The study was approved by the Ethics Committee of the Medicine Faculty of the University of Liège. Written informed consents were obtained by the patient's legal surrogates and consents were obtained directly from the patients when they recovered the ability to communicate.
We performed a first set of TMS/EEG experiments (single session) in a group of 12 patients (Group I: five females; mean age±SD: 50.3±26.21; for more details see Supplementary Table 1). These patients were behaviourally evaluated by means of the Coma Recovery Scale-Revised (CRS-R; Giacino et al., 2004). Evaluation sessions took place four times a week (evaluation week), every other day. These repeated evaluations were carried out in order to avoid diagnostic errors due to fluctuations in responsiveness and to obtain a stable clinical diagnosis. Five patients of Group I (Patients 1–5), showed only reflexive behaviour and were diagnosed as vegetative state during the four behavioural evaluations. Five patients (Patients 6–10) satisfied the CRS-R criteria for minimally conscious state in at least three evaluations, including the one performed on the day of the TMS/EEG session (reported in Supplementary Table 1). The two remaining patients (Patients 11 and 12) could communicate reliably and were diagnosed with locked-in syndrome. The vegetative and minimally conscious state subgroups did not differ systematically in aetiology and time from injury (Supplementary Table 1); in particular, Group I included three chronic patients, one vegetative state (Patient 5: 172 days from injury), one minimally conscious state (Patient 8: 1334 days from injury) and one locked-in syndrome (Patient 12: 1399 days from injury).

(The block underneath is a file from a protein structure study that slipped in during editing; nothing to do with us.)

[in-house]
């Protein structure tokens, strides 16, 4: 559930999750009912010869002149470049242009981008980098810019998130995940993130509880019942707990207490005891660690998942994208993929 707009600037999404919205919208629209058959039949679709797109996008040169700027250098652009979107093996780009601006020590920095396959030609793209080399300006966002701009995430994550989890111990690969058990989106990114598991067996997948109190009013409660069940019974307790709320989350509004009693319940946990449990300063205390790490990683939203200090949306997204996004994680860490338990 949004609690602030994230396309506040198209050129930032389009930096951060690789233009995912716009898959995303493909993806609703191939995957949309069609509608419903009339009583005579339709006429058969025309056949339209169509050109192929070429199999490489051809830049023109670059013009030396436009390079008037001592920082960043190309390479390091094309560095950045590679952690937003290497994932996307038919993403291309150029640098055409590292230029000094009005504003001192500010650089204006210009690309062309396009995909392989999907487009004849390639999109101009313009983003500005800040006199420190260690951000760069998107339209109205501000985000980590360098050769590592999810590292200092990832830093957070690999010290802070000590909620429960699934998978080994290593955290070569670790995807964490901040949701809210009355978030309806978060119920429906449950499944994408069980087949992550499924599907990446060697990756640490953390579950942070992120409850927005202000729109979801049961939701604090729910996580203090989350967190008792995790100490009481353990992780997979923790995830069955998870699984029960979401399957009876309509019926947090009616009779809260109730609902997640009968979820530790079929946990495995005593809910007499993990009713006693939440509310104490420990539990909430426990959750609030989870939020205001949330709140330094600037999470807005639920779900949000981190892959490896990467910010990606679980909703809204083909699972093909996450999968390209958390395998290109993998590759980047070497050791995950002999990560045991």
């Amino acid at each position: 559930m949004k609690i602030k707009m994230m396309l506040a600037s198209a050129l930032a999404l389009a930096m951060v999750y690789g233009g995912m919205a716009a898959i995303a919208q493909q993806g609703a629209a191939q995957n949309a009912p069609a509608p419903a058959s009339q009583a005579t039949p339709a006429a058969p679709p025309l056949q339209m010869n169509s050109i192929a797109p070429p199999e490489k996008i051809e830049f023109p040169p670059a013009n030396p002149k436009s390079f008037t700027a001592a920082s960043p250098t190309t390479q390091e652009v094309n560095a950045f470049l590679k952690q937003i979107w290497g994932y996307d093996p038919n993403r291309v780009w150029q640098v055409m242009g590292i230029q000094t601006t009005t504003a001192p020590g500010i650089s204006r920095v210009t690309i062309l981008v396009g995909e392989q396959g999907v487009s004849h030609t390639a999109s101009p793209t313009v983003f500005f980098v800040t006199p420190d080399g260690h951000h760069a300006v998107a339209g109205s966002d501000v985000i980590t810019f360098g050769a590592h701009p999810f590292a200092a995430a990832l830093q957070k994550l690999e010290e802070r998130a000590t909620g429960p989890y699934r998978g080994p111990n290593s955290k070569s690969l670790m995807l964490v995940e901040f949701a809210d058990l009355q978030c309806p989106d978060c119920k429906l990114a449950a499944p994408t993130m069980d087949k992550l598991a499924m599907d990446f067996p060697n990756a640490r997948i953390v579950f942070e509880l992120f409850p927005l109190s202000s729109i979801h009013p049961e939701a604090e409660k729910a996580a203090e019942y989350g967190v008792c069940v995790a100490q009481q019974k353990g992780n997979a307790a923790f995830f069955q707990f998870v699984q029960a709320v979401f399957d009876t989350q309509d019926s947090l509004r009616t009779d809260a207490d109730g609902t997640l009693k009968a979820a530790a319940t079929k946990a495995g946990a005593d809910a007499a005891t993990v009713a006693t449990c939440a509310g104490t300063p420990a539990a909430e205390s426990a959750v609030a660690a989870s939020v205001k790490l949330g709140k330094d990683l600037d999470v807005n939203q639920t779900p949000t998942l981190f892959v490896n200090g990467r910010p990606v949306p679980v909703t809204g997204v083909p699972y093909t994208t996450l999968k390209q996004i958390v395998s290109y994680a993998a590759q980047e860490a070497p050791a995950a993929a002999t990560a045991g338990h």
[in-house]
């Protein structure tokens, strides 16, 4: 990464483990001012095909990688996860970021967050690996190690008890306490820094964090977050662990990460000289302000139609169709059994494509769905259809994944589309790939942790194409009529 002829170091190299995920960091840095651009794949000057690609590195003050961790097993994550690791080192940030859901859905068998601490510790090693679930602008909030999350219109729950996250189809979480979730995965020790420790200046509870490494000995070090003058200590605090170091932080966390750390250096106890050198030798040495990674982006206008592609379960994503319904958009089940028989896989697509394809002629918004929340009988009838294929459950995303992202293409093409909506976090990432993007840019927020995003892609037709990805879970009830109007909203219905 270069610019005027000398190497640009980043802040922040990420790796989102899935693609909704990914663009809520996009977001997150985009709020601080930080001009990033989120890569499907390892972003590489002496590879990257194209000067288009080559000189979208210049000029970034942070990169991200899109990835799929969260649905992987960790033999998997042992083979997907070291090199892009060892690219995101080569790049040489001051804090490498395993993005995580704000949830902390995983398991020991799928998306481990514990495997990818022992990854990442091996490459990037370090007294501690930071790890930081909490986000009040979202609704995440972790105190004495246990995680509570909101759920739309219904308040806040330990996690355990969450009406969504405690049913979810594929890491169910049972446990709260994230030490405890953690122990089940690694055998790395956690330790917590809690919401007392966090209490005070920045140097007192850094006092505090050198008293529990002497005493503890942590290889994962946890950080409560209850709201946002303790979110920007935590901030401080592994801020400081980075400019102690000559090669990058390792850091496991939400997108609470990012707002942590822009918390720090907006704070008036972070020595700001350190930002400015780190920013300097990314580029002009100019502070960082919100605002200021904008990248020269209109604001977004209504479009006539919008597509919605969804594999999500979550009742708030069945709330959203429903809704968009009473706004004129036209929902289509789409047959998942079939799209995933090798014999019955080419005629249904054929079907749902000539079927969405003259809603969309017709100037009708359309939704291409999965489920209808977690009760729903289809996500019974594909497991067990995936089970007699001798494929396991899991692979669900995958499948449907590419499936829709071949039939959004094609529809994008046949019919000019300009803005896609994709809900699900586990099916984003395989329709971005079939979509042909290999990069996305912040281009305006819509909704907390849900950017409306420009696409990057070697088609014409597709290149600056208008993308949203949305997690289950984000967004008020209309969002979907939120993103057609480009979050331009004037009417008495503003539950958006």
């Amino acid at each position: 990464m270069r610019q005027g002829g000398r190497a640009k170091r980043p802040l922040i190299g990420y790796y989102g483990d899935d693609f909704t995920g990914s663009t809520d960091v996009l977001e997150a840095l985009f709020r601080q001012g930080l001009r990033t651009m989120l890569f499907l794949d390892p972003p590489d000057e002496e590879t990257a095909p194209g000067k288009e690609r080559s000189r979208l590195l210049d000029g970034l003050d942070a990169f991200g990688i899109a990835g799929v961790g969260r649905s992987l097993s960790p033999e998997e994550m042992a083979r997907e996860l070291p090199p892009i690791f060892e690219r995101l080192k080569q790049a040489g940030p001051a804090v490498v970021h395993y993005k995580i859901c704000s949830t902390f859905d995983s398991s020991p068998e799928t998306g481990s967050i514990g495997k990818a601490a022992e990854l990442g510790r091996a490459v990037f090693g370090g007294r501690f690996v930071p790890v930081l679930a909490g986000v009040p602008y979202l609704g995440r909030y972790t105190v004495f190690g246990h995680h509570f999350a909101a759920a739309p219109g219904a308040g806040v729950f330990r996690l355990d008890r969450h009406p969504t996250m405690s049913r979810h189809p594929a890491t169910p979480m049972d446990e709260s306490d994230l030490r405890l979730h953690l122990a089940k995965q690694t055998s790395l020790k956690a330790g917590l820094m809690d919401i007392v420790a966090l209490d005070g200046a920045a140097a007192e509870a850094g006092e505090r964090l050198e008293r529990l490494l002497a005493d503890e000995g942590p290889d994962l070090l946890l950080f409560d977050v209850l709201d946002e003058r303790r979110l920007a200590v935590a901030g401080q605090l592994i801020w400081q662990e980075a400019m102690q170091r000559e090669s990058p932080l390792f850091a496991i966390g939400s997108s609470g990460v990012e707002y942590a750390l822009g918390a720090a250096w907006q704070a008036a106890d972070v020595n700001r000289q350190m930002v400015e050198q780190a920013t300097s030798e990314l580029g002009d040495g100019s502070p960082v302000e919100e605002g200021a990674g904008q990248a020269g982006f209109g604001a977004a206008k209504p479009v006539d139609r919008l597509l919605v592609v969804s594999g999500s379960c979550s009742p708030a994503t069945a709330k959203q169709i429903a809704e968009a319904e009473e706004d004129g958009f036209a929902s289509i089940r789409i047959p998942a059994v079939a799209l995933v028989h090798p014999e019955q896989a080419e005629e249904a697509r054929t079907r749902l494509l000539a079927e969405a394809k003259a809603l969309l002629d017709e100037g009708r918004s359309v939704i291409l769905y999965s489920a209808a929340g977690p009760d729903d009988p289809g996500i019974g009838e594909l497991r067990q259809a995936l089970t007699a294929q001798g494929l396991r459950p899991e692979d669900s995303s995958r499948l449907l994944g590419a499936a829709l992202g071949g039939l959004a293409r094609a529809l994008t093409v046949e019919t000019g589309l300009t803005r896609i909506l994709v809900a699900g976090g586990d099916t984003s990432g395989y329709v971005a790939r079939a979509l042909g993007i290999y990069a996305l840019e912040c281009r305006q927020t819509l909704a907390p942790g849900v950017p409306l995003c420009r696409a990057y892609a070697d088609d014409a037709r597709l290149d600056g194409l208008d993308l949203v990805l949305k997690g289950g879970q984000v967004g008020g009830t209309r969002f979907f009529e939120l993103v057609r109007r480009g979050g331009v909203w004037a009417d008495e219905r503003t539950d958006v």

A second group of five patients (Group II: three females; mean age±SD: 51.2±23.05; for more details see Supplementary Table 2) were recruited from intensive care; these patients underwent longitudinal TMS/EEG measurements (Sessions 1–3) as they awakened from coma and progressed towards different clinical states. As assessed by the CRS-R, three of these patients (Patients 13–15) recovered consciousness evolving from a vegetative state, through a minimally conscious state to emergence from minimally conscious state, while two patients (Patients 16 and 17) remained in a vegetative state. Session 1 was performed in all cases, at least 48h after withdrawal of sedation, when patients exited from coma and entered the vegetative state. In the three subjects (Patients 13–15) who recovered, Session 2 was performed on the day after they transitioned from vegetative to minimally conscious state (however, Patient 15 temporarily slipped back into a vegetative state); in the two patients who did not recover (Patients 16 and 17), Session 2 was performed after 1 month. Session 3 was performed only in the three patients who recovered, after they regained functional communication and emerged from a minimally conscious state (emergence from minimally conscious state).